misrepresentation, and fraudulent misrepresentation and concealment.
The above-captioned actions were removed to federal court and transferred to the Eastern
District of Kentucky for consolidated pretrial proceedings pursuant to 28 U.S.C. § 1407. The
plaintiffs moved to remand each of the cases, and the Court set a briefing schedule to allow the
defendants to file a joint response and the plaintiffs to submit a joint reply. [MDL Record No.
2625] On July 9, 2013, the defendants filed a notice of supplemental authority, and the plaintiffs
responded to that notice on July 18, 2013. [MDL Record Nos. 2734, 2751] The motions to
remand have now been fully briefed and are ripe for review.
The statute authorizing removal, 28 U.S.C. § 1441, provides that an action is removable
only if it could have been brought initially in federal court. Lincoln Prop. Co. v. Roche, 546 U.S.
81, 83 (2005). It is well-settled that the federal courts are courts of limited jurisdiction. See
Exxon Mobil Corp. v. Allapattah Servs., Inc., 545 U.S. 546, 552 (2005). Thus, any doubts
regarding federal jurisdiction should be construed in favor of remanding the case to state court.
Shamrock Oil & Gas Corp. v. Sheets, 313 U.S. 100, 109 (1941); Palkow v. CSX Transp., Inc.,
431 F.3d 543, 555 (6th Cir. 2005). A defendant desiring to remove a case from state to federal
court has the burden of establishing that removal is proper. Chapman v. Houston Welfare Rights
Org., 441 U.S. 600, 612 n.28 (1979); Gafford v. Gen. Elec. Co., 997 F.2d 150, 155 (6th Cir.
Here, the defendants raise three grounds for removal. First, they assert that the abovecaptioned cases constitute a mass action and that jurisdiction is appropriate under 28 U.S.C.
§ 1332(d)(11). Second, they contend that some of the plaintiffs’ claims arise under federal law
and implicate federal-question jurisdiction. Third, although the defendants acknowledge that the
Court has ruled otherwise in previous cases in this MDL proceeding, the defendants maintain
that there is complete diversity because McKesson is fraudulently joined or, in the alternative,
because the plaintiffs are misjoined.
CAFA Mass Action
A mass action is removable if the citizenship of any plaintiff is different from the
citizenship of any defendant and the total matter in controversy exceeds $5,000,000.2 28 U.S.C.
§ 1332(d)(2). Under CAFA, a “mass action” is defined as “any civil action . . . in which
monetary relief claims of 100 or more persons are proposed to be tried jointly on the ground that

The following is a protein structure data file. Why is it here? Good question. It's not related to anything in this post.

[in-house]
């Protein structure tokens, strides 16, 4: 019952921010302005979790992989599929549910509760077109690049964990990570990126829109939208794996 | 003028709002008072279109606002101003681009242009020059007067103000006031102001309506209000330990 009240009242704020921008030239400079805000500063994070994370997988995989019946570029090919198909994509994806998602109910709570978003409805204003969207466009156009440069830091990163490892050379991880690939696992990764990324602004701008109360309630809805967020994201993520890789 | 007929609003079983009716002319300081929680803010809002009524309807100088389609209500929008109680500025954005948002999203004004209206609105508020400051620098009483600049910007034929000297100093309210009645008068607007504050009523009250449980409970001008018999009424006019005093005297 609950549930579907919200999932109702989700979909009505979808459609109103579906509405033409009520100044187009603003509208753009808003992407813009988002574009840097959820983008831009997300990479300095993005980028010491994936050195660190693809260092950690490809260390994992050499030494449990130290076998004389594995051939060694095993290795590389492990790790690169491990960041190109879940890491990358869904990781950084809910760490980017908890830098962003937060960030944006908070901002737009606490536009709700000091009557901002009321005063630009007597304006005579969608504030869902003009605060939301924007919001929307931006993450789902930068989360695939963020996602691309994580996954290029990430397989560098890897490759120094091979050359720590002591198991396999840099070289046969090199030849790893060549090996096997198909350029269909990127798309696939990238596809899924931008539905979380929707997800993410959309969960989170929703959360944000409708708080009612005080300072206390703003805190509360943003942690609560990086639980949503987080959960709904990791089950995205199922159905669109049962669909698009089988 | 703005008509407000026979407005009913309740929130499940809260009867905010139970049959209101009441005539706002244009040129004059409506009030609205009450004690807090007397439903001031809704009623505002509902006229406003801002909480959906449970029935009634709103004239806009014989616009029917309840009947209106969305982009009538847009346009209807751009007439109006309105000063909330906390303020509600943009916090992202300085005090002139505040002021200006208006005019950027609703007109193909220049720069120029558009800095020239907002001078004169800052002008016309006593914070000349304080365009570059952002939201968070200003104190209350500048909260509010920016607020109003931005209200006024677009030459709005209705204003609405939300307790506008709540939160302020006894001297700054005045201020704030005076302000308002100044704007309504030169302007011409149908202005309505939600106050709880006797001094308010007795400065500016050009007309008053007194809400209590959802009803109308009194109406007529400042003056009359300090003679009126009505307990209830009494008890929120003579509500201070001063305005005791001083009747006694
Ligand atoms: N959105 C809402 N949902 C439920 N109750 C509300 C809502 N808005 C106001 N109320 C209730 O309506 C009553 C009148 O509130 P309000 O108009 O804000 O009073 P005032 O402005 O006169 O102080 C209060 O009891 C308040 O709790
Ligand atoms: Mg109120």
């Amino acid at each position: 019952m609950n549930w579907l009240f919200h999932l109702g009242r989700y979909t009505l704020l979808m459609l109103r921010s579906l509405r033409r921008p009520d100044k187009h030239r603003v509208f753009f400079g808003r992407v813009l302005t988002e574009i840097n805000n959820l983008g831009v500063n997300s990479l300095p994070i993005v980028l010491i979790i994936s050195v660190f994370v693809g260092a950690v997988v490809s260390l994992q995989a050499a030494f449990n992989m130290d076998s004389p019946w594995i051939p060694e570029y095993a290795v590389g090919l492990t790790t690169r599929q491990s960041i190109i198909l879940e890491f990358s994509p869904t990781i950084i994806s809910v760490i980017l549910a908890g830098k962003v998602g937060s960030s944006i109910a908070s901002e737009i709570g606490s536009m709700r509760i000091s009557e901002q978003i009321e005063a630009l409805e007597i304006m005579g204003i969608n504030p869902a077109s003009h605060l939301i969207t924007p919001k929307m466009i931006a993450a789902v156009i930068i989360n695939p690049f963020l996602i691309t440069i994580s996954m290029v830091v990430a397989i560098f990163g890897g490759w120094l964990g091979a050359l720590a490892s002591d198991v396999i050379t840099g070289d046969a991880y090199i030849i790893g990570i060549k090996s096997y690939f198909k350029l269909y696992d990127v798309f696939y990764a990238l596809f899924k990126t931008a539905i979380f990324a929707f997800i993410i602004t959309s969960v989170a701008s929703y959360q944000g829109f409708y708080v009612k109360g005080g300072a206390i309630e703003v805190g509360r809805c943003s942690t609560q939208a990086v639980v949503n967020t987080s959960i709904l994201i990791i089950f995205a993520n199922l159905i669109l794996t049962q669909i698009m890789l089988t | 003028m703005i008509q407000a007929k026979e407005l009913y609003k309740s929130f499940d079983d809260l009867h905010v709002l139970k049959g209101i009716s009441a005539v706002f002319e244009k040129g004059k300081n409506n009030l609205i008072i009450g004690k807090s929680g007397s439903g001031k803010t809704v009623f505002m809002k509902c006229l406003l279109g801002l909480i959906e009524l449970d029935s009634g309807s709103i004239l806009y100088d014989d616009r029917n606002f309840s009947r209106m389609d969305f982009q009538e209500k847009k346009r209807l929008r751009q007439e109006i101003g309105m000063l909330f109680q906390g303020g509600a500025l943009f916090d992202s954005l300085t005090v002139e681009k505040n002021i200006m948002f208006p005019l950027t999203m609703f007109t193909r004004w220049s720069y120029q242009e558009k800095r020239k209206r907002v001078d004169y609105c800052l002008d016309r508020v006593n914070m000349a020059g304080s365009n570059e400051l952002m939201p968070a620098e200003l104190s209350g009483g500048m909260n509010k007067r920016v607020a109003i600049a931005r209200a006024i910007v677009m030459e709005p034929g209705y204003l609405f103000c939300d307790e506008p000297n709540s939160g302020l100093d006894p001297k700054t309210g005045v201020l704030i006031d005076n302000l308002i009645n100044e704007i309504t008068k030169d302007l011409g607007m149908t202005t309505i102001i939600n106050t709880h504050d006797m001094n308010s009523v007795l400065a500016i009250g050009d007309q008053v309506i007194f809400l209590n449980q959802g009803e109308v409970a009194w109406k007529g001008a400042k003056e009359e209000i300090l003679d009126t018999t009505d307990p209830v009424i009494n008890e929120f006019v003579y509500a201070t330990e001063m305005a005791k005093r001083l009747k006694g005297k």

the plaintiffs’ claims involve common questions of law or fact.” 28 U.S.C. § 1332(d)(11)(B)(i).
Any civil action in which “the claims have been consolidated or coordinated solely for pretrial
proceedings” is excluded from this definition. 28 U.S.C. § 1332(d)(11)(B)(ii)(IV). Because the
defendants have established all of the other requirements for a mass action, the parties agree that
The defendants have shown – and the plaintiffs do not dispute – that the aggregate amount in
controversy exceeds $5 million. [See Record No. 2, pp. 9-10 ¶¶ 17-19.]
the question of jurisdiction in this matter turns on whether the plaintiffs’ claims were “proposed
to be tried jointly.” [MDL Record No. 2710, p. 21; MDL Record No. 2730, p. 3]
On October 23, 2012, the plaintiffs in several related California state-court cases filed a
Petition for Coordination with the California Judicial Council. They sought to coordinate seven
products-liability actions alleging the use of propoxyphene products, “as well as other such cases
that may be filed before [the] Petition is decided.” [MDL Record No. 2710-2, p. 8; MDL Record
No. 2710-5 (“Petitioners will seek to join these additional cases via ‘Add-On Petitions.’”)]
Under California law, coordination of civil actions is appropriate
if one judge hearing all of the actions for all purposes in a selected site or sites
will promote the ends of justice taking into account whether the common question
of fact or law is predominating and significant to the litigation; the convenience
of parties, witnesses, and counsel; the relative development of the actions and the
work product of counsel; the efficient utilization of judicial facilities and
manpower; the calendar of the courts; the disadvantages of duplicative and
inconsistent rulings, orders, or judgments; and, the likelihood of settlement of the
actions without further litigation should coordination be denied.
Cal. Civ. Proc. Code § 404.1. The plaintiffs’ Petition was granted on May 16, 2013. [MDL
Record No. 2710-8]
The defendants argue that the Petition for Coordination constitutes a proposal for a joint
trial and, therefore, gives rise to removal under the mass actions provision of CAFA. Although
the Petition for Coordination itself requests only a determination “whether coordination of the
actions is appropriate” [MDL Record No. 2710-5, p. 2], the memorandum filed in support of the
Petition goes into greater detail. It states:
Petitioners’ counsel anticipates that the actions will . . . involve duplicative